gravity (e.g., just below the top), and at the
bottom ~8-12 inches from the ground.
9
Compressed Gas Cylinders
Safe Practices for
Handling & Use
Cylinder Valves
10
Compressed Gas Cylinders
Safe Practices for
Handling & Use
Pressure Regulators
Two-Stage
Single-Stage
Low Pressure
High Pressure
11
Compressed Gas Cylinders
Components of a Pressure
Regulator
Two-Stage Gas Pressure Regulator
Cylinder Pressure Gauge
Delivery Pressure Gauge
Cylinder Connection
Flow Control Valve
Delivery Pressure Adjustment Knob
12
Compressed Gas Cylinders
Safe Practices for
Handling & Use
Regulator Operation
 Attach the regulator to the cylinder valve outlet.
 Turn the delivery pressure adjustment knob
counterclockwise until it turns freely.
 Ensure the flow control valve is in the closed position.
 Slowly open the cylinder valve until the regulator
registers the cylinder pressure.
 Turn the delivery pressure adjustment knob clockwise
until the desired delivery pressure is reached.
Be certain that the tubing used to convey the gas from
the regulator to its end use is compatible with the gas.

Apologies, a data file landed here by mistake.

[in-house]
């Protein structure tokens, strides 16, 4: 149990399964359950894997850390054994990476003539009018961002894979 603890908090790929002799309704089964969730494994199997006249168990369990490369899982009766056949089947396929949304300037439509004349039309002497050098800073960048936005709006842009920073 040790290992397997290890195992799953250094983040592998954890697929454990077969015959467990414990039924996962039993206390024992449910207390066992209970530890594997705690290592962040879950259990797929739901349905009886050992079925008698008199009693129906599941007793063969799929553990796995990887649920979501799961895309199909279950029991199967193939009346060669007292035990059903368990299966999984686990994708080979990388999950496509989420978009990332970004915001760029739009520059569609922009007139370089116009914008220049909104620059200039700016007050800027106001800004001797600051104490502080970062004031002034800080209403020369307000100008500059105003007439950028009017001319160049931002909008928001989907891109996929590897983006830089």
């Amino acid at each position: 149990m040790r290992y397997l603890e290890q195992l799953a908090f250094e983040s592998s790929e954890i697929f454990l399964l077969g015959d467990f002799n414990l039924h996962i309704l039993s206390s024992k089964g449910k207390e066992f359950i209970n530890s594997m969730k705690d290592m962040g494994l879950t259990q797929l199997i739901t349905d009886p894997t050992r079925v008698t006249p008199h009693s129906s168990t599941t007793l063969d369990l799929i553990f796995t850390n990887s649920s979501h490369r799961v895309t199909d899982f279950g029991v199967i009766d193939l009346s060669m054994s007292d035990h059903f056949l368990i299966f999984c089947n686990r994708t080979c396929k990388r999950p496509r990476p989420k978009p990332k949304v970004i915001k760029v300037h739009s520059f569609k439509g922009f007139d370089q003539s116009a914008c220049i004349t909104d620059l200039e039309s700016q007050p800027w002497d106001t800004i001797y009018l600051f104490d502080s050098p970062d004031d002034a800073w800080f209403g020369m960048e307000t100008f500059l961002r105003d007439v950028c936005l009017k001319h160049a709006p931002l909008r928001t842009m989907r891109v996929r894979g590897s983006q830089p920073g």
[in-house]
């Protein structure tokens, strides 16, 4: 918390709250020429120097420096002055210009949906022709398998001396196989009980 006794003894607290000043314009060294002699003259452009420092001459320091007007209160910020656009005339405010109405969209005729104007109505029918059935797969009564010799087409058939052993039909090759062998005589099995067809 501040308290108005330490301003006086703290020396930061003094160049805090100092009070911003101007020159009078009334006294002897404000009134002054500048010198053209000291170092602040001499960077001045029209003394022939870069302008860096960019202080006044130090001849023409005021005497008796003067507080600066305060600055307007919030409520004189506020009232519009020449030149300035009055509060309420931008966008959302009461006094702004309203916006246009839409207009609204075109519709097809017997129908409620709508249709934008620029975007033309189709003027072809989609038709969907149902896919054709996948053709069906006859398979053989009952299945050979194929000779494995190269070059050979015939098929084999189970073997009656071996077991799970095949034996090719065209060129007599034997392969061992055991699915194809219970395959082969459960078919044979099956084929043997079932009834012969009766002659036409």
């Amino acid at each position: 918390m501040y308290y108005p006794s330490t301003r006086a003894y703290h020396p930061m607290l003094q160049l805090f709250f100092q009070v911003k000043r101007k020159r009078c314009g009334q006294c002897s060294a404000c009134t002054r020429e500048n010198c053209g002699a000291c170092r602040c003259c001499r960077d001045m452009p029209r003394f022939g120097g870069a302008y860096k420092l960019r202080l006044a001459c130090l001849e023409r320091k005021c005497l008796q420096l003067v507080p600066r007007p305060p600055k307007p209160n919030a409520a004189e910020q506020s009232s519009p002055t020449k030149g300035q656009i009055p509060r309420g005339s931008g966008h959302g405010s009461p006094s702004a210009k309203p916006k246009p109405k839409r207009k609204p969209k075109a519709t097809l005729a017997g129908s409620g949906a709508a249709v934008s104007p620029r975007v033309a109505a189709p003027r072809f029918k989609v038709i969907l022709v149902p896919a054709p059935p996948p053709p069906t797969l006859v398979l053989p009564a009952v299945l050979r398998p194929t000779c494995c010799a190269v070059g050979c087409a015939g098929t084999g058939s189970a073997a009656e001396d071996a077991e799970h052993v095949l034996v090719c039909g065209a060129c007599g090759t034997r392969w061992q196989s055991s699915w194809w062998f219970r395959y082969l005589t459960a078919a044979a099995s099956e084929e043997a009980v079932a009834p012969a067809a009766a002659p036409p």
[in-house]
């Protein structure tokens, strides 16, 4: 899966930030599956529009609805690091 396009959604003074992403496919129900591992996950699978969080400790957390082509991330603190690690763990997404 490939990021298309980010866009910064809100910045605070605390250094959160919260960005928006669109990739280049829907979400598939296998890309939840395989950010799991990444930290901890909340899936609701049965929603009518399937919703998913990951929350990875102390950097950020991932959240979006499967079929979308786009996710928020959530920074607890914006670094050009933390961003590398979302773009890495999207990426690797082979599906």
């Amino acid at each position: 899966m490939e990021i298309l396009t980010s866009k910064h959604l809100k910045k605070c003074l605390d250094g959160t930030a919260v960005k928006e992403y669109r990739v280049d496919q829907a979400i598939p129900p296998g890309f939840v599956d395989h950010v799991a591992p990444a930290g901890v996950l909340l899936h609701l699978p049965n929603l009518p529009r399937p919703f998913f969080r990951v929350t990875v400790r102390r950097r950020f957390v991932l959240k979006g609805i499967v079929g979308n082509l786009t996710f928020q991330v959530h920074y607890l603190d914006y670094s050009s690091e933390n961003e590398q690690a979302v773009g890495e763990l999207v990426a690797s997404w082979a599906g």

Example: Copper tubing + acetylene =copper acetylide (explosive)
Compressed Gas Cylinders
13
Safe Practices for
Handling & Use
Gas Cylinder Operation
14
Compressed Gas Cylinders
Safe Practices for
Handling & Use
Opening cylinders:
 Place the cylinder in an upright position so the
valve is always within reach.
 Check fume hood or ventilation.
 Warn co-workers that you are about to open the
valve and position the cylinder with the valve
pointing away from you.
 Be sure fittings are clean, dry, and free of oil
or grease.
 Be sure the threads on the regulator correspond
with those on the cylinder valve outlet.
 Use regulators and pressure gauges only with
gases for which they are designed.
 Open the valve slowly and close the valve
immediately when finished.
15
Compressed Gas Cylinders
Safe Practices for
Handling & Use
Closing cylinders:
 Close the cylinder valve completely.
 Bleed the lines if possible.
 Tighten the flow control valve on the regulator
or remove it if the cylinder is empty.
 Replace the safety cap.
16
Compressed Gas Cylinders
Inspecting & Testing
Compressed Gas Cylinders
Regularly inspect cylinders.
Take a few extra minutes to inspect the
compressed gas cylinder. It could save you
and your co-workers from serious injury.
Ask these questions:
Does the cylinder show signs of defects?
Does it show signs of deep rusting?
Does it contain the correct gas in the designated usage area?
Return any cylinders with problems (e.g.,
cap rusted shut, etc.) to the supplier
17
Compressed Gas Cylinders
Inspecting & Testing
Compressed Gas Cylinders
You should also inspect the cylinders
hydrostatic test dates. Most cylinders in